general conduct to disprove the assumption. As little is it affectation ; it is simply an acquired habit of stoical indifference, supposed to be why, Heaven knows!-theessentialingredient of the best breeding. If the practice extinguish all emotion and

obliterate all trace of feeling from the heart, we deplore the system. If it only gloss over the working of human sympathy, we pity the men. At all events, they are very uninteresting company, with whom longer dalliance would only be wearisome.


It was the night Lady Glencore re ceived; and, as usual, the street was crowded with equipages, which somehow seemed to have got into inextri. cable confusion-some endeavouring to turn back, while others pressed forward-and the court of the palace being closely packed with carriages which the thronged street held in fast blockade. As the apartments which faced the street were not ever used for these receptions, the dark unlighted windows suggested no remark; but they who had entered the courtyard were struck by the gloomy aspect of the vast building; not only that the entrance and the stairs were in darkness, but the whole suite of rooms, usually brilliant as the day, were now in deep gloom. From every carriage-window,headswere protruded wondering at this strange spectacle, and eager inquiries pressed on every side for an explanation. The express sion of sudden illness was rapidly disseminated but as rapidly contradicted, and the reply given by the porter to all demands quickly repeated from mouth to mouth, “Her ladyship will not receive.”

“Can no one explain this mystery ?" cried the old Princess Borinsky-as, heavy with fat and diamonds, she hung out of her carriage-window “Oh, there's Major Scaresby; he is certain to know, if it be anything malicious."

Scaresby was, however, too busy in recounting his news to others to perceive the signals the old Princess held out; and it was only as her chasseur, six feet three of green and gold, bent down to give her highness's mess sage, that the Major hurried off, in all the importance of a momentary scandal, to the side of the carriage.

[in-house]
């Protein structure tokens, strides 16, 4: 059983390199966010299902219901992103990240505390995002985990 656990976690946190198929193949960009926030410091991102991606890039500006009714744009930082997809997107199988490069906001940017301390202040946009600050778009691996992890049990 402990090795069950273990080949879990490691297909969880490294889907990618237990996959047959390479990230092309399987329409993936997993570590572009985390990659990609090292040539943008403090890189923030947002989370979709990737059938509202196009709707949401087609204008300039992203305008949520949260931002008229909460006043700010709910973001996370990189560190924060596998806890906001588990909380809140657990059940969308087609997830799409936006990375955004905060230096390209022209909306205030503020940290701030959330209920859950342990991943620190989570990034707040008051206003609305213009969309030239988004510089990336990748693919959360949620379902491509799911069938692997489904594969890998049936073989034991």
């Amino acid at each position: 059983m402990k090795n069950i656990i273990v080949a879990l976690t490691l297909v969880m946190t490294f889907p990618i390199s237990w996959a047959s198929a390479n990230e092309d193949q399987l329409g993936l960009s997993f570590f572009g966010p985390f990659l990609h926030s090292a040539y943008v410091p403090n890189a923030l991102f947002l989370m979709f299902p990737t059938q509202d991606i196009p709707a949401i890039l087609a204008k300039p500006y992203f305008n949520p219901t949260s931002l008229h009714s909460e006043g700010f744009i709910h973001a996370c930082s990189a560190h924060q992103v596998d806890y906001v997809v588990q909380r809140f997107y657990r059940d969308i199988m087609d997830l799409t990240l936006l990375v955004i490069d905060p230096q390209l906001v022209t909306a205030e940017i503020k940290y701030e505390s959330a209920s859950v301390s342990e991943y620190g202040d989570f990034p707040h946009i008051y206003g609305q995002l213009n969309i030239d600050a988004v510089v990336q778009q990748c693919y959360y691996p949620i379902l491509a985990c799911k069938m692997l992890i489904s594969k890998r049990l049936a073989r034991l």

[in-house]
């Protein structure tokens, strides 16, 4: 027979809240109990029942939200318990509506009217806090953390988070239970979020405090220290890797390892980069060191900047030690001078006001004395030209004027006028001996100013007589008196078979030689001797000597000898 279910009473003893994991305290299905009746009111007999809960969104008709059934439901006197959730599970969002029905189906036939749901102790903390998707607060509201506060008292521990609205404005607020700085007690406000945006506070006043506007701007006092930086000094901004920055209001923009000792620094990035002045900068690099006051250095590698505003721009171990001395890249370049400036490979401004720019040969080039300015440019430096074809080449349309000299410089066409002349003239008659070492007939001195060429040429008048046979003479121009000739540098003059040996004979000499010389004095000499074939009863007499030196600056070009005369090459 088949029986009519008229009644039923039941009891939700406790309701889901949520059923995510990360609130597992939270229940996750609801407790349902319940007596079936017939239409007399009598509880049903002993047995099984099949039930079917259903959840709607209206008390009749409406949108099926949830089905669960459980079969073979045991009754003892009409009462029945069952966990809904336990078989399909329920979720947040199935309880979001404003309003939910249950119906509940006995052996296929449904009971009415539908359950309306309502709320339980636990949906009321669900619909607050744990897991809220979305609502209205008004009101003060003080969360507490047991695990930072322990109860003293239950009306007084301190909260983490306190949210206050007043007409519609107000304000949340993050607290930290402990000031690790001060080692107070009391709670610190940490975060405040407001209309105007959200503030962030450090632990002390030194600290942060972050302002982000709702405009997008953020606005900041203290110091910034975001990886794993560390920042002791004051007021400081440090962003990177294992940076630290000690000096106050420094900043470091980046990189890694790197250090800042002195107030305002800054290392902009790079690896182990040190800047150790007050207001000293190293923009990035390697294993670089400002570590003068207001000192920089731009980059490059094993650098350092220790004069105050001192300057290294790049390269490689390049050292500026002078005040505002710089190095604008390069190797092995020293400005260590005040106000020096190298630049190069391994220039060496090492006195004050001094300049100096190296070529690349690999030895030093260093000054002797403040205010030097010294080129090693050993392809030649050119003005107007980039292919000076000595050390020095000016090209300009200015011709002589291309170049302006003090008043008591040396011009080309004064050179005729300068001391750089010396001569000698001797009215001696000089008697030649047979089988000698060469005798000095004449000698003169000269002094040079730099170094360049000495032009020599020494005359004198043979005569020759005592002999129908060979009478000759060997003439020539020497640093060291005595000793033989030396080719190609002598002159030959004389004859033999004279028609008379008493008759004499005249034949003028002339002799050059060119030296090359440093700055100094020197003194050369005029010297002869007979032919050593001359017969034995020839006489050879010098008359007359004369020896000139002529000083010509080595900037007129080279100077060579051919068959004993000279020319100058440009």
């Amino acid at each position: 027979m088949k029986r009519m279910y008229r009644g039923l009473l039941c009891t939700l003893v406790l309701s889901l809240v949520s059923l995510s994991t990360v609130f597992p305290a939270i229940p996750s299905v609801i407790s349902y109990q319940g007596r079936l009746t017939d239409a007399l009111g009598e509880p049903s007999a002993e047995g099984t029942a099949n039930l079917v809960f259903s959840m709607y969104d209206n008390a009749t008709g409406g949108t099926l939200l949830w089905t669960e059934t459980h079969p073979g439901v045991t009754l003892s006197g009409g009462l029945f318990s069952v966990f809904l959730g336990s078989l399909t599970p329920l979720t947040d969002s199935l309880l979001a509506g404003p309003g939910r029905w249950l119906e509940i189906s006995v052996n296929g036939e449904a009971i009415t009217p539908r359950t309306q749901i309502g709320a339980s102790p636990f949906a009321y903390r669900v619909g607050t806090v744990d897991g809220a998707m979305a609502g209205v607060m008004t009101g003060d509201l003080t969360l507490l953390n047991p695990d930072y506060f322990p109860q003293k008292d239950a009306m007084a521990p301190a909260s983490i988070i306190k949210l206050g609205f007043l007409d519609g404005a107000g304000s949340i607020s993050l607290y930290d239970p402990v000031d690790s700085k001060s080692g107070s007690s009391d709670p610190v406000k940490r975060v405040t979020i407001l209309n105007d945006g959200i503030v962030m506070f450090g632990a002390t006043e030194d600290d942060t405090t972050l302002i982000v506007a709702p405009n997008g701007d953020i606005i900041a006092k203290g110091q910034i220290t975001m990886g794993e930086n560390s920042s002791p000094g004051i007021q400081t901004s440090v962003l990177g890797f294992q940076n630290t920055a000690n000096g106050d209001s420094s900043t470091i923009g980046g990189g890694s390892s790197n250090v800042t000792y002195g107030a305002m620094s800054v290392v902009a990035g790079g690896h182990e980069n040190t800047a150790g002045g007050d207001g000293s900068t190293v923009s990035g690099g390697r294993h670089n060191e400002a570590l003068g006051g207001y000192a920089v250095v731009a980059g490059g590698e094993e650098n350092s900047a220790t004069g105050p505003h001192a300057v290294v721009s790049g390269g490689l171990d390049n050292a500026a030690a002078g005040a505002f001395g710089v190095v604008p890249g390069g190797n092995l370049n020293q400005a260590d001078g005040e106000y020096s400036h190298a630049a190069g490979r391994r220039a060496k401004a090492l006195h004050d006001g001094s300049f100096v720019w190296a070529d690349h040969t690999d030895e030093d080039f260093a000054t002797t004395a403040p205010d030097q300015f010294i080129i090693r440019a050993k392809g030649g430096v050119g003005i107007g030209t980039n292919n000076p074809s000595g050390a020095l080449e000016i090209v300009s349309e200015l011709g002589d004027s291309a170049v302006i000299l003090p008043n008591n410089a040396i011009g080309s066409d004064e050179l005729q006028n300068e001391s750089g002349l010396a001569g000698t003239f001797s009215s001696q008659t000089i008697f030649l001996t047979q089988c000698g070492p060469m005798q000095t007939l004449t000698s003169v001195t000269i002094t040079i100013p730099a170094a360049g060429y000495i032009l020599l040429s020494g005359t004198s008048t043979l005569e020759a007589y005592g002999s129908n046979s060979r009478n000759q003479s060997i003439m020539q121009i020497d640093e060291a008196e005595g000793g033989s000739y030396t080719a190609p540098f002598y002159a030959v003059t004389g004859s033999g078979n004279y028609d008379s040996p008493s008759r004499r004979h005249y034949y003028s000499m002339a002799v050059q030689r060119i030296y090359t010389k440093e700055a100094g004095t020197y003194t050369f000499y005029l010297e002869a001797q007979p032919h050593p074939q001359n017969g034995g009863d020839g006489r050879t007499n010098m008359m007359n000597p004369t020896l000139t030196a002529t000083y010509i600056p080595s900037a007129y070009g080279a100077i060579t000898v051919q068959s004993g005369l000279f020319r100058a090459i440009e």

"Here I am, all imputience. What is it, Scaresby ?-tell me, quickly," cried she.

“A smash, my dear Princessnothing more or less," said he, in a voice which nature seemed to have invented to utter impertinence ; so harsh and grating, and yet so painfully distinct in all its accents "as complete a smash as ever I heard of.”

“You can't mean that her fortune is in peril ?"

I suppose that must suffer also. It is her character-her station as one of us--that's shipwrecked here."

“Go on, go on," cried she, impatiently—“I wish to hear it all.”

“All is very briefly related, then," said he. “The charming Countess, you remember, ran away with a countryman of mine, young Glencore, of the 8th Hussars; I used to know his father intimately."

“Never mind his father.”

“That's exactly what Glencore did. He came over here and fell in love with the girl, and they ran off together, but they forgot to get married, Princess. Ha-ha-ha-” and he laughed with a cackle a demon could not have rivalled.

“I don't believe a word of it-I'll never believe it,” cried the Princess.

“That's exactly what I was recommending to the Marquesa Guesteni. I said, you needn't believe it. Why, how do we go anywhere, now-a-days, except by not believing the evil stories that are told of our entertainers."

“Yes, yes ; but I repeat that this is an infamous calumny. She, a Countess, of a family second to none in all Italy; her father a Grand d'Espagne. I'll go to her this moment.”

“She'll not see you. She has just refused to see La Genosi," said the Major, tartly. “Though, if a cracked reputation might have afforded any sympathy, she might have a 'Initted her."

“ What is to be done ?" exclaimed course was to be followed in future, the Princess, sorrowfully.

and what recognition extended to the “Just what you suggested a few victim. moments ago. Don't believe it. Hang The next day Florence sat in comme, but good houses and good cooks mittee over the lost Countess. Witare growing too scarce to make one nesses were heard and evidence taken credulous of the ills than can be said as to her case. They all agreed it was of the owners.”